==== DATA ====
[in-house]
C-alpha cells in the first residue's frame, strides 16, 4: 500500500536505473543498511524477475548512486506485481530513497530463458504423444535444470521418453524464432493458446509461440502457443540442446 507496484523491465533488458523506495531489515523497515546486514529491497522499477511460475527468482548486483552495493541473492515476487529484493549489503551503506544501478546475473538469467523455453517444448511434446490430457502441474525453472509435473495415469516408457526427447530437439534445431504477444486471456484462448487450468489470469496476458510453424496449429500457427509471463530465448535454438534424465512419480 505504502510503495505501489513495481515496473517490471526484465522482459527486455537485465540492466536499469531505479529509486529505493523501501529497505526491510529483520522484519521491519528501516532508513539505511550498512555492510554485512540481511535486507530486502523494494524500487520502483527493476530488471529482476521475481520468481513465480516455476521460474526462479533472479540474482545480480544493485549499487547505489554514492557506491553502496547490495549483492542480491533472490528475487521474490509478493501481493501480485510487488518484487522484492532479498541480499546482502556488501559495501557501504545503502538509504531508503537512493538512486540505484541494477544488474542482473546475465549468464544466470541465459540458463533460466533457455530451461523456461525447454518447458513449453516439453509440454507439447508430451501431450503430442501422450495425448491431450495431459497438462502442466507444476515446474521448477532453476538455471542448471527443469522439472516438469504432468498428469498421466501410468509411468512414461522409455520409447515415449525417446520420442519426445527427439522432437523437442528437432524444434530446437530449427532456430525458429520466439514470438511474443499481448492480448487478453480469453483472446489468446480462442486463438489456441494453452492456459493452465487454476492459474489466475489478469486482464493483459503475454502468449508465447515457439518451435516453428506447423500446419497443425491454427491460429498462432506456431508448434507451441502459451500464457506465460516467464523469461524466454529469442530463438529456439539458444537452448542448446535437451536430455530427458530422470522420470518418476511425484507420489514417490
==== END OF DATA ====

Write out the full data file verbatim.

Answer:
[in-house]
C-alpha cells in the first residue's frame, strides 16, 4: 500500500536505473543498511524477475548512486506485481530513497530463458504423444535444470521418453524464432493458446509461440502457443540442446 507496484523491465533488458523506495531489515523497515546486514529491497522499477511460475527468482548486483552495493541473492515476487529484493549489503551503506544501478546475473538469467523455453517444448511434446490430457502441474525453472509435473495415469516408457526427447530437439534445431504477444486471456484462448487450468489470469496476458510453424496449429500457427509471463530465448535454438534424465512419480 505504502510503495505501489513495481515496473517490471526484465522482459527486455537485465540492466536499469531505479529509486529505493523501501529497505526491510529483520522484519521491519528501516532508513539505511550498512555492510554485512540481511535486507530486502523494494524500487520502483527493476530488471529482476521475481520468481513465480516455476521460474526462479533472479540474482545480480544493485549499487547505489554514492557506491553502496547490495549483492542480491533472490528475487521474490509478493501481493501480485510487488518484487522484492532479498541480499546482502556488501559495501557501504545503502538509504531508503537512493538512486540505484541494477544488474542482473546475465549468464544466470541465459540458463533460466533457455530451461523456461525447454518447458513449453516439453509440454507439447508430451501431450503430442501422450495425448491431450495431459497438462502442466507444476515446474521448477532453476538455471542448471527443469522439472516438469504432468498428469498421466501410468509411468512414461522409455520409447515415449525417446520420442519426445527427439522432437523437442528437432524444434530446437530449427532456430525458429520466439514470438511474443499481448492480448487478453480469453483472446489468446480462442486463438489456441494453452492456459493452465487454476492459474489466475489478469486482464493483459503475454502468449508465447515457439518451435516453428506447423500446419497443425491454427491460429498462432506456431508448434507451441502459451500464457506465460516467464523469461524466454529469442530463438529456439539458444537452448542448446535437451536430455530427458530422470522420470518418476511425484507420489514417490